MLA 8th Edition: usage guide

Books showing researchModern Language Association has laid quite a few rules for language usage and organization that includes using many things accurately. In this post, I am going to cover some of the most basic but often misused features within punctuation hoping that this post will come handy to you to save time for you stress without unnecessary stress.


  • Like the APA, MLA also requires to use space just once after a punctuation mark.
  • There is exception in that some instructors may require using two spaces after period, etc. to which MLA is open



  • Period is NOT needed in abbreviations consisting capital letters: FDA, MLA
  • Period is needed when abbreviating a name W. E. Smith.
  • For lowercase abbreviations, a period is NEEDED at the end: conf., vs., Eng., esp., etc.
  • Some common but notable expressions used without space: a.m., e.g., i.e.



  • The use of comma for two independent clauses are the same as that of APA (in fact it is the standard)
  • To separate a list of items before the conjunctions AND, OR, and BUT: mangoes, peaches, and apples
  • It’s almost the same as APA


  • The rules for using quotes are just the same as that of the APA

There are plenty of other differences that are minute and are particularly visible in the use of words, structure, and other aspects of language. We intend to cover those subtle differences if our readers’ feedback is such.

Usually, a student is dealing with either the APA or the MLA (or any other style) because of the disciple of study they are in. Thus, it is a distant shot to draw a comparative analysis between these two styles. It would simply take the focus of our writing away from editing and proofreading into theoretical language use. We would not want to do that.

However, just to remind you, the differences between these two styles in the in-text citation and the Works Cited/References sections are given below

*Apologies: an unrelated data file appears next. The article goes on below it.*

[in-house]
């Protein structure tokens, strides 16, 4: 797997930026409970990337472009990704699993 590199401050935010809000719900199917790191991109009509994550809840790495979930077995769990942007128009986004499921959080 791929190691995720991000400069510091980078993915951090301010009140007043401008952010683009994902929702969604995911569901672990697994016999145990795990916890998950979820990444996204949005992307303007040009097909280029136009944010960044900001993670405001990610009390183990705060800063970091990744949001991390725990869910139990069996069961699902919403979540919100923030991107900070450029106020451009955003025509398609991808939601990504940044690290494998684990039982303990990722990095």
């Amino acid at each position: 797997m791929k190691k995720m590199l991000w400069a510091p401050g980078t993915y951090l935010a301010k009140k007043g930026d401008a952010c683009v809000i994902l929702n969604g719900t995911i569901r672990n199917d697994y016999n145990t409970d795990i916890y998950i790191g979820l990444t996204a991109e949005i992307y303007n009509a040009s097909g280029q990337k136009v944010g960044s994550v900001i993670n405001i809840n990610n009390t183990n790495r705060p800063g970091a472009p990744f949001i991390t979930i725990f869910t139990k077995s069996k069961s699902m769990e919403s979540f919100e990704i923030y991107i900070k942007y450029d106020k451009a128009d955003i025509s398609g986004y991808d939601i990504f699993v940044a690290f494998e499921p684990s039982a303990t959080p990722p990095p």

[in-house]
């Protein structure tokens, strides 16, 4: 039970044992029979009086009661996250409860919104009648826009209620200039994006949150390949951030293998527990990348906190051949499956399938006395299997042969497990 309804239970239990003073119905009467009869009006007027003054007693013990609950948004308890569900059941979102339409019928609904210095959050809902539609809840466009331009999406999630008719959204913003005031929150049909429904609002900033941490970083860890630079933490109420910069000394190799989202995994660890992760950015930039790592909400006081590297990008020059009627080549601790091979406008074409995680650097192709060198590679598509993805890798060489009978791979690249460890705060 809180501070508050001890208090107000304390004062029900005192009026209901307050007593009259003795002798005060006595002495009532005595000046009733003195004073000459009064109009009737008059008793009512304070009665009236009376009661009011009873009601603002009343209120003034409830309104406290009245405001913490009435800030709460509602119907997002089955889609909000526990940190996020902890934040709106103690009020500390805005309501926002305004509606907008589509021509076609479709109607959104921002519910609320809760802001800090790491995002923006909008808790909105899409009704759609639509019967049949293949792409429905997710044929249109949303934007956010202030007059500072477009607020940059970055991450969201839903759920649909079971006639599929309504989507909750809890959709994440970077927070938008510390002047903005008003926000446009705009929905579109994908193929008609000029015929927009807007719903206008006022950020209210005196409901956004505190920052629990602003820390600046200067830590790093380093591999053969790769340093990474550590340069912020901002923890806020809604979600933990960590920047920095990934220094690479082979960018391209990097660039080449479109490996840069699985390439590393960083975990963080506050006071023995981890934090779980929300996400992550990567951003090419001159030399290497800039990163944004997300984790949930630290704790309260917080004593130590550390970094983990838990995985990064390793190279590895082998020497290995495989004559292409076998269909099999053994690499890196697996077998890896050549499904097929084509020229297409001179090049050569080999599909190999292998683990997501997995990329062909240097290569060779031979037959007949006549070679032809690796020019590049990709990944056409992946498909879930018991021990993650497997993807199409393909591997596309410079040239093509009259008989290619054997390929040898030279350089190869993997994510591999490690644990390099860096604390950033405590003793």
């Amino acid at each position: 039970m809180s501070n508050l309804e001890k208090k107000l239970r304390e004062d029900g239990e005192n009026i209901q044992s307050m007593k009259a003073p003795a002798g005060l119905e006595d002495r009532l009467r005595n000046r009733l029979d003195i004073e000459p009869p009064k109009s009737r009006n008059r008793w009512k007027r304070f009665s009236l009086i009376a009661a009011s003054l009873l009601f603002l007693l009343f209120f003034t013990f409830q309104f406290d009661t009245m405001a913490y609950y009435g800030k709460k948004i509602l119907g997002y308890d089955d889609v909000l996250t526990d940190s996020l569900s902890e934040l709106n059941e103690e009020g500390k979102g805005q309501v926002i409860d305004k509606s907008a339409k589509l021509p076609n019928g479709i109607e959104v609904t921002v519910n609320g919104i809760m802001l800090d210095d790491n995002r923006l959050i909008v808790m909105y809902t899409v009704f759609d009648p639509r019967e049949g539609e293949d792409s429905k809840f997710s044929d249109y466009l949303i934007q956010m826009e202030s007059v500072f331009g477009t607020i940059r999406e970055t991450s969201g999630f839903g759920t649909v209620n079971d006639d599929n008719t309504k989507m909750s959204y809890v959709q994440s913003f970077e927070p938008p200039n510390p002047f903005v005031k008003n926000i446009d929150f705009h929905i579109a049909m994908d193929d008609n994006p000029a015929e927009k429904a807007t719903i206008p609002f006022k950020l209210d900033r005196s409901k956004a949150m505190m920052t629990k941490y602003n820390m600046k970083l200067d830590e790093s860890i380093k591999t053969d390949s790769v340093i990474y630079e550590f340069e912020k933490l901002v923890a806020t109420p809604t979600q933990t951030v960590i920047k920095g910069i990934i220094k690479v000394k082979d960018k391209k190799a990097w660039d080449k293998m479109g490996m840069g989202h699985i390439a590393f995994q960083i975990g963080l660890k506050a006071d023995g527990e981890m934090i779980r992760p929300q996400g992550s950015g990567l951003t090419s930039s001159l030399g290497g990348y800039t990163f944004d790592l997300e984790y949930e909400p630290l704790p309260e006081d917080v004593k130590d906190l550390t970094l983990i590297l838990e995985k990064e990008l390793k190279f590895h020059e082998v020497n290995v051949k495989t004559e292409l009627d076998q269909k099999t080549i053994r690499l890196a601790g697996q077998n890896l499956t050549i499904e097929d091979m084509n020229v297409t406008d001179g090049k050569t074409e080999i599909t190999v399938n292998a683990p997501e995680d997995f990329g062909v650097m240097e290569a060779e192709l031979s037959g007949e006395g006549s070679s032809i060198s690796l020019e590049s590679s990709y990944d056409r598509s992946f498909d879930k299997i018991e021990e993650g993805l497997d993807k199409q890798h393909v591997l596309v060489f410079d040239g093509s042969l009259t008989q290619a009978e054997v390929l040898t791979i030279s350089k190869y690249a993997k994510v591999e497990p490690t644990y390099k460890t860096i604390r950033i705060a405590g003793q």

Book (The same book is used here)


APA: (Auclair-Ouellet, Lieberman, & Monchi, 2017)

MLA: (Auclair-Ouellet et al.)


Did you notice that more than two authors in MLA is abbreviated with the Latin et al. (and colleagues) and no year is entered?


References (APA)/Works Cites (MLA)

APA: Auclair-Ouellet, N., Lieberman, P., & Monchi, O. (2017). Contribution of language studies to the understanding of cognitive impairment and its progression over time in Parkinson’s disease. Neuroscience & Biobehavioral Reviews.

MLA: Auclair-Ouellet, Noémie, et al. “Contribution of Language Studies to the Understanding of Cognitive Impairment and Its Progression over Time in Parkinson’s Disease.” Neuroscience & Biobehavioral Reviews, 2017.


Journal article (the same)


APA: (Grenfell et al., 2013)

MLA: (Grenfell et al.)


References (APA)/Works Cites (MLA)

APA: Grenfell, M., Bloome, D., Hardy, C., Pahl, K., Rowsell, J., & Street, B. V. (2013). Language, ethnography, and education: Bridging new literacy studies and Bourdieu. Routledge.

MLA: Grenfell, Michael, et al. Language, Ethnography, and Education: Bridging New Literacy Studies and Bourdieu. Routledge, 2013.


We are very hopeful that our painstaking comparative analysis of the two major citation systems would add meaningful knowledge to your repertoire. Should you be needing any further assistance, please do not hesitate to reach us. We’d be happy to response.